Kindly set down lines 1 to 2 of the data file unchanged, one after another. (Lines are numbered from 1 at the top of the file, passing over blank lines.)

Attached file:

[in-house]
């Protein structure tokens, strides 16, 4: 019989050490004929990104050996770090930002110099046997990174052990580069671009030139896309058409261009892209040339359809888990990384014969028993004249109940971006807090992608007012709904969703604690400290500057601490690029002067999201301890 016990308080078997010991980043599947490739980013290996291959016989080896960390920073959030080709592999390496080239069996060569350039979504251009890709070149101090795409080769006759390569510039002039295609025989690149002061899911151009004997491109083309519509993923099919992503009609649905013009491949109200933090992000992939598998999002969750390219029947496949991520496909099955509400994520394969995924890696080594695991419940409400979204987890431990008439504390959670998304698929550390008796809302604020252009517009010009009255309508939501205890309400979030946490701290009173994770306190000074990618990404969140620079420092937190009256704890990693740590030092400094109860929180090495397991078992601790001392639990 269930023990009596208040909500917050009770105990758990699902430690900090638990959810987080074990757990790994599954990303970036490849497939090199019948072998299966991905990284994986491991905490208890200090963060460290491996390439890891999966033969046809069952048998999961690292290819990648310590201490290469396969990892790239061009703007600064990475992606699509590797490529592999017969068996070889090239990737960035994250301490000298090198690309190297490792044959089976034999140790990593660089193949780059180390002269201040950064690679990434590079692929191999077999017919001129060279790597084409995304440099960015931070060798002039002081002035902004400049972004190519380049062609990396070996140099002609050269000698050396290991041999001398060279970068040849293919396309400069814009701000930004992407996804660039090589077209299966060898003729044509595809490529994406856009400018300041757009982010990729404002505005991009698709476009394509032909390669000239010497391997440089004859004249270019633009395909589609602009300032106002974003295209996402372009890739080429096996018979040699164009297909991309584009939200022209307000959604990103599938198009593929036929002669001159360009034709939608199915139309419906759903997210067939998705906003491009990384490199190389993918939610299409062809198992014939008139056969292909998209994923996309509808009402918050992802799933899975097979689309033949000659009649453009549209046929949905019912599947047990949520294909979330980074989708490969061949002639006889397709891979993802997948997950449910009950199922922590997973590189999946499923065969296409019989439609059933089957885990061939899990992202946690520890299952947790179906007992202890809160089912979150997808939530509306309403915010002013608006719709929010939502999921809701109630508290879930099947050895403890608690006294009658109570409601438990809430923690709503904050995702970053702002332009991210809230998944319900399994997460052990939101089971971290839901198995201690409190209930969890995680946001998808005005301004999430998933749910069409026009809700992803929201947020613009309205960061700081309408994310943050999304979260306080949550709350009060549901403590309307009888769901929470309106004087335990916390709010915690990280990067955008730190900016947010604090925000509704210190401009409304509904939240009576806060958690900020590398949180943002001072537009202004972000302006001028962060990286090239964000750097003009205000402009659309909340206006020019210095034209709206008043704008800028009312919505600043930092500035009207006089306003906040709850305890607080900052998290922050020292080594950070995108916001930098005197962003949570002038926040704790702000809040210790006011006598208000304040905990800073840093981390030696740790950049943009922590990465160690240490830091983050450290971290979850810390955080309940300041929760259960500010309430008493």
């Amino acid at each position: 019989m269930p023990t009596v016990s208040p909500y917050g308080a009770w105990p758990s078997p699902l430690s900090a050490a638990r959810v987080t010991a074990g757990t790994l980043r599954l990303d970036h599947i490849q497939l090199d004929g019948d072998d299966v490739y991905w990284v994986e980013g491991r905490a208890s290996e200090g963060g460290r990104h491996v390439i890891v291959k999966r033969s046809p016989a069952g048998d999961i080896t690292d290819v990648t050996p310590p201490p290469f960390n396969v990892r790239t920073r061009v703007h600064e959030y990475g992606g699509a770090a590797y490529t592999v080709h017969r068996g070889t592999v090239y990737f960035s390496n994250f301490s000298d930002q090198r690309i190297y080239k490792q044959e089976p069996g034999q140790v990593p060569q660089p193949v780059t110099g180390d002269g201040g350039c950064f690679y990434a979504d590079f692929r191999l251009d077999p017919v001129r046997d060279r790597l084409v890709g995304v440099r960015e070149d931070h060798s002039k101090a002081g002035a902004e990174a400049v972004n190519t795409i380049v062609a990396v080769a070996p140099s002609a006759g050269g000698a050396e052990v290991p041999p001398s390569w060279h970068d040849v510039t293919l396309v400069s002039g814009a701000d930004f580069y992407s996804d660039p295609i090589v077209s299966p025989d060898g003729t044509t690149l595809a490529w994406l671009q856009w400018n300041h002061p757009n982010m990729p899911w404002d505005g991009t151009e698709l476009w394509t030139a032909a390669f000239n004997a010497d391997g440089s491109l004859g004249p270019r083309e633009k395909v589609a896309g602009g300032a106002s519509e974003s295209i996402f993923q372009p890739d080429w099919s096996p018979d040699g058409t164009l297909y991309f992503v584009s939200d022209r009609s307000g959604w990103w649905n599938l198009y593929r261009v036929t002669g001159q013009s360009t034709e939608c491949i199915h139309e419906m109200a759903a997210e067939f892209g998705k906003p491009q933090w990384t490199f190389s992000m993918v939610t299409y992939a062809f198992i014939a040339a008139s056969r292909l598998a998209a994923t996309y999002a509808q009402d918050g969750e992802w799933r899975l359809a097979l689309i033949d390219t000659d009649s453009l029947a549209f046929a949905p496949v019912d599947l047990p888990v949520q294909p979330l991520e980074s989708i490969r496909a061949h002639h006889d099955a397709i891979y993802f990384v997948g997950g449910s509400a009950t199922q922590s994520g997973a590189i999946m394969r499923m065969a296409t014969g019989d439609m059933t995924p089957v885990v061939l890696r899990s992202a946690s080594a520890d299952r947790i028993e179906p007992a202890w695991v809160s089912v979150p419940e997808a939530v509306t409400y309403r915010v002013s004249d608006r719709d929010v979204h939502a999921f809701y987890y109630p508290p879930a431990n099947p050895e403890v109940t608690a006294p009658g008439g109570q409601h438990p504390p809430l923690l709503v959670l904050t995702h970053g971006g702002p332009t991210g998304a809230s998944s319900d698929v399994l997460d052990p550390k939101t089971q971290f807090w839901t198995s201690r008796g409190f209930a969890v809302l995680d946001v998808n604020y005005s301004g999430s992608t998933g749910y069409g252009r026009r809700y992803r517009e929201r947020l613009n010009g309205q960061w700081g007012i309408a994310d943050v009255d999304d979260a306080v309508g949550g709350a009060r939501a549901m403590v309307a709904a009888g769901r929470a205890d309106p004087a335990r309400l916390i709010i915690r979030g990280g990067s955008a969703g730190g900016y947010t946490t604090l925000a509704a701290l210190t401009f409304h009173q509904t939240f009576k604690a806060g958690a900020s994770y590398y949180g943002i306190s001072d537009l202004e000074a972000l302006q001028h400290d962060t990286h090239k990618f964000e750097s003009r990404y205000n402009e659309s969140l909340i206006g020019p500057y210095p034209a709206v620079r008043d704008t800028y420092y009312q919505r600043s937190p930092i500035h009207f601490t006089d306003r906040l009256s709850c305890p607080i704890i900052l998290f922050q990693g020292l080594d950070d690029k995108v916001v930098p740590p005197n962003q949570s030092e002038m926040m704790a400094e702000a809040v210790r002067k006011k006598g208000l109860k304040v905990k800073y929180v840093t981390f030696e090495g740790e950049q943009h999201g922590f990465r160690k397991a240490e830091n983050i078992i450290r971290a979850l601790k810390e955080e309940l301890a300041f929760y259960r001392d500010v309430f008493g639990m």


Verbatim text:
[in-house]
């Protein structure tokens, strides 16, 4: 019989050490004929990104050996770090930002110099046997990174052990580069671009030139896309058409261009892209040339359809888990990384014969028993004249109940971006807090992608007012709904969703604690400290500057601490690029002067999201301890 016990308080078997010991980043599947490739980013290996291959016989080896960390920073959030080709592999390496080239069996060569350039979504251009890709070149101090795409080769006759390569510039002039295609025989690149002061899911151009004997491109083309519509993923099919992503009609649905013009491949109200933090992000992939598998999002969750390219029947496949991520496909099955509400994520394969995924890696080594695991419940409400979204987890431990008439504390959670998304698929550390008796809302604020252009517009010009009255309508939501205890309400979030946490701290009173994770306190000074990618990404969140620079420092937190009256704890990693740590030092400094109860929180090495397991078992601790001392639990 269930023990009596208040909500917050009770105990758990699902430690900090638990959810987080074990757990790994599954990303970036490849497939090199019948072998299966991905990284994986491991905490208890200090963060460290491996390439890891999966033969046809069952048998999961690292290819990648310590201490290469396969990892790239061009703007600064990475992606699509590797490529592999017969068996070889090239990737960035994250301490000298090198690309190297490792044959089976034999140790990593660089193949780059180390002269201040950064690679990434590079692929191999077999017919001129060279790597084409995304440099960015931070060798002039002081002035902004400049972004190519380049062609990396070996140099002609050269000698050396290991041999001398060279970068040849293919396309400069814009701000930004992407996804660039090589077209299966060898003729044509595809490529994406856009400018300041757009982010990729404002505005991009698709476009394509032909390669000239010497391997440089004859004249270019633009395909589609602009300032106002974003295209996402372009890739080429096996018979040699164009297909991309584009939200022209307000959604990103599938198009593929036929002669001159360009034709939608199915139309419906759903997210067939998705906003491009990384490199190389993918939610299409062809198992014939008139056969292909998209994923996309509808009402918050992802799933899975097979689309033949000659009649453009549209046929949905019912599947047990949520294909979330980074989708490969061949002639006889397709891979993802997948997950449910009950199922922590997973590189999946499923065969296409019989439609059933089957885990061939899990992202946690520890299952947790179906007992202890809160089912979150997808939530509306309403915010002013608006719709929010939502999921809701109630508290879930099947050895403890608690006294009658109570409601438990809430923690709503904050995702970053702002332009991210809230998944319900399994997460052990939101089971971290839901198995201690409190209930969890995680946001998808005005301004999430998933749910069409026009809700992803929201947020613009309205960061700081309408994310943050999304979260306080949550709350009060549901403590309307009888769901929470309106004087335990916390709010915690990280990067955008730190900016947010604090925000509704210190401009409304509904939240009576806060958690900020590398949180943002001072537009202004972000302006001028962060990286090239964000750097003009205000402009659309909340206006020019210095034209709206008043704008800028009312919505600043930092500035009207006089306003906040709850305890607080900052998290922050020292080594950070995108916001930098005197962003949570002038926040704790702000809040210790006011006598208000304040905990800073840093981390030696740790950049943009922590990465160690240490830091983050450290971290979850810390955080309940300041929760259960500010309430008493």